After this initial trip is finished, the trailer owner would actually like to begin renting the trailer out to the Woodyboater community for transportation needs up and down the West Coast (mainly). Need an Scripps moved to Seattle and then to LA ?? – great etc etc. Rental fee to be negotiated later, but it would be far, far cheaper than U-Haul etc etc.

12 replies
  1. Rick
    Rick says:

    It can also double as an emergency crash pad when you spend $$$$$$$ on that Tahoe level restoration and your wife throws you out. Plus you can keep moving around so her lawyers can’t serve you.

  2. floyd r turbo
    floyd r turbo says:

    Just a heads up if you’re towing this rig – I pulled a brand new one down to Florida for a friend with all his garage tools, miscellaneous non furniture items from his collection used to haul 1 of his 4 woodie cars to shows. After over 800 miles problem free, I unloaded and set up his tools and shelving in his garage “mahal”. On transporting to his “storage lot” I made a u turn following7 him thru left turn arrow. The corner of the trailer just caught the drivers side rear view mirror shell of a 2 week old 2012 Mercedes CL class ($120k). $2345 later to replace a rear view mirror, I’ll probably not make u turns on 6 lane divided highways any more, especially with a Mercedes sitting next to me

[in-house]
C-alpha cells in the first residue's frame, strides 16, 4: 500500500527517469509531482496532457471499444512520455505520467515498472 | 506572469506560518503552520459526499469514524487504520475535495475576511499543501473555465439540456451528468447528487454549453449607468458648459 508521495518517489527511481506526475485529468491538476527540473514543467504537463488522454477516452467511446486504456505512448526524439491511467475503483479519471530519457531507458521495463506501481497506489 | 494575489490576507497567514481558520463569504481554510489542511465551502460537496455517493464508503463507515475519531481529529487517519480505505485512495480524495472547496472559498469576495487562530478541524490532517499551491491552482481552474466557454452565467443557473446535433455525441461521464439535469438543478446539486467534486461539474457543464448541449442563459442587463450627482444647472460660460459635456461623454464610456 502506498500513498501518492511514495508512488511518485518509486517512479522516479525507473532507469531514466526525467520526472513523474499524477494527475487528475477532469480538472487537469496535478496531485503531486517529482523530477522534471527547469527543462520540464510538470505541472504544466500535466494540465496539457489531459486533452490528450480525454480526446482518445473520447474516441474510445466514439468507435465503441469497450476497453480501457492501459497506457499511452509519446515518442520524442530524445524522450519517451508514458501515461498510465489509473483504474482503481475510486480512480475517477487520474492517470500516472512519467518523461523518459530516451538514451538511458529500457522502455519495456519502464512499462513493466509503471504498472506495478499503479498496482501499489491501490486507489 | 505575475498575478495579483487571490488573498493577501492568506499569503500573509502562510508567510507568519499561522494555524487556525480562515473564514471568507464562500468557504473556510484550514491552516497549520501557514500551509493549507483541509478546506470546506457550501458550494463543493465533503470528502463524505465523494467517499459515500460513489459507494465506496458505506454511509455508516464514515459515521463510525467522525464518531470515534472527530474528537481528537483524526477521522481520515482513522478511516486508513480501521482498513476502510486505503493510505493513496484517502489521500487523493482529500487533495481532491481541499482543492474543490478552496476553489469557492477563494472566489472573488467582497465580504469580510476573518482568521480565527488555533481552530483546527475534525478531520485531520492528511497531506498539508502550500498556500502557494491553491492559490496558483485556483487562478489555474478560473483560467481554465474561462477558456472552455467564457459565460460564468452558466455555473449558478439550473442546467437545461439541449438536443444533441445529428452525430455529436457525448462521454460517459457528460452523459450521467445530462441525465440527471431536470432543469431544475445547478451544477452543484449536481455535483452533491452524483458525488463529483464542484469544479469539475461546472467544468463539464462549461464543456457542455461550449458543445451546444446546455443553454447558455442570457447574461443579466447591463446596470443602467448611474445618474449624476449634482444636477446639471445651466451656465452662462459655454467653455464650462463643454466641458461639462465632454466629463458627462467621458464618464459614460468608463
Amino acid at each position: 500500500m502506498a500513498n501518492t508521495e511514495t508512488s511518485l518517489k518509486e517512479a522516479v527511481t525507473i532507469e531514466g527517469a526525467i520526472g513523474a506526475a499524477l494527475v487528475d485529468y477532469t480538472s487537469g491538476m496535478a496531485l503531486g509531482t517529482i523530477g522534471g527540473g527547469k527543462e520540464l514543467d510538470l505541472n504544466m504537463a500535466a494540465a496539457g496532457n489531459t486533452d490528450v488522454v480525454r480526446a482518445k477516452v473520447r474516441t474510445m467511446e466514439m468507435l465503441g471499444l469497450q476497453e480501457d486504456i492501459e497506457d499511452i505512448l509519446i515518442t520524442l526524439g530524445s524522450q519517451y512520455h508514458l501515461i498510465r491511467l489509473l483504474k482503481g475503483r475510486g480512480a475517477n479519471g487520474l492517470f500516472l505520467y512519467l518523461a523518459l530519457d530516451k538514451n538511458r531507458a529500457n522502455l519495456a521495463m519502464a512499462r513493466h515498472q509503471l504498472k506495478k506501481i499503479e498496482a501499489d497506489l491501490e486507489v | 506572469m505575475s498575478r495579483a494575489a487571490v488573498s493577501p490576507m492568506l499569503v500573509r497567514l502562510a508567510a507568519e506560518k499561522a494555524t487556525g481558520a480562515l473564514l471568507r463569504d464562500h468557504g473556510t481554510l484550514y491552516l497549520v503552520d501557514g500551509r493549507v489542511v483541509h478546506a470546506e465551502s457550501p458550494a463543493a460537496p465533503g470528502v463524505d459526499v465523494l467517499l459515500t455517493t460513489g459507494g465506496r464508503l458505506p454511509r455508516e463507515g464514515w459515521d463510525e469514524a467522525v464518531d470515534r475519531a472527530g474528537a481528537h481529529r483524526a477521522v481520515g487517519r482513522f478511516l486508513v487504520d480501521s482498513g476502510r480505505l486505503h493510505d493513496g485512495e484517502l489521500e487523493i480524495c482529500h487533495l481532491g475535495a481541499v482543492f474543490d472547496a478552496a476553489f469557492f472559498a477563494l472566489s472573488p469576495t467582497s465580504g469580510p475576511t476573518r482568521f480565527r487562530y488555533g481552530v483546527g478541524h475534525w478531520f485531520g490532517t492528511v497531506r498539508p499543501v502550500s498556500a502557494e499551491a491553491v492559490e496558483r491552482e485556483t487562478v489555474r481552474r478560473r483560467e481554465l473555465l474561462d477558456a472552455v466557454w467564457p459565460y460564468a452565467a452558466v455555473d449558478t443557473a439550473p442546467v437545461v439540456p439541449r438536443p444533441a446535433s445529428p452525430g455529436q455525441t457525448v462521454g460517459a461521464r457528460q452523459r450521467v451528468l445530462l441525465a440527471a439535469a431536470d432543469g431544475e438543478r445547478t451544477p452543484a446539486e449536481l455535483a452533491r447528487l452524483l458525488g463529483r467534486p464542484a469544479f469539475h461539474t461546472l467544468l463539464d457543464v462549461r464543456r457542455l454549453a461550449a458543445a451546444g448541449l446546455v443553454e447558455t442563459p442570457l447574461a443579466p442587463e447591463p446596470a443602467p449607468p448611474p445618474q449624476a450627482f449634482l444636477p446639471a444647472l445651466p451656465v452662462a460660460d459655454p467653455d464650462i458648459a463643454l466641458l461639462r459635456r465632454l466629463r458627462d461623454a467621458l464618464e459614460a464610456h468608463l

3. Troy
    Troy says:

    How is the poor bugger going to get his boat back to Portland, or Seattle, after the show?
    I guess he could then rent the trailer.

      • brian t
        brian t says:

        I beg to differ – few long haul truckers enjoy driving a trip empty in one direction – it makes little fiscal sense. I could easily fly to LA and rent a vehicle to haul back our car and leave the trailer in LA and that would be self serving – so we thought we could perhaps be a little creative, see if there was a need from somebody else, and if so then great, and if not, then no big whoop.

        Sharing resources I do not think is self serving.

    • brian t
      brian t says: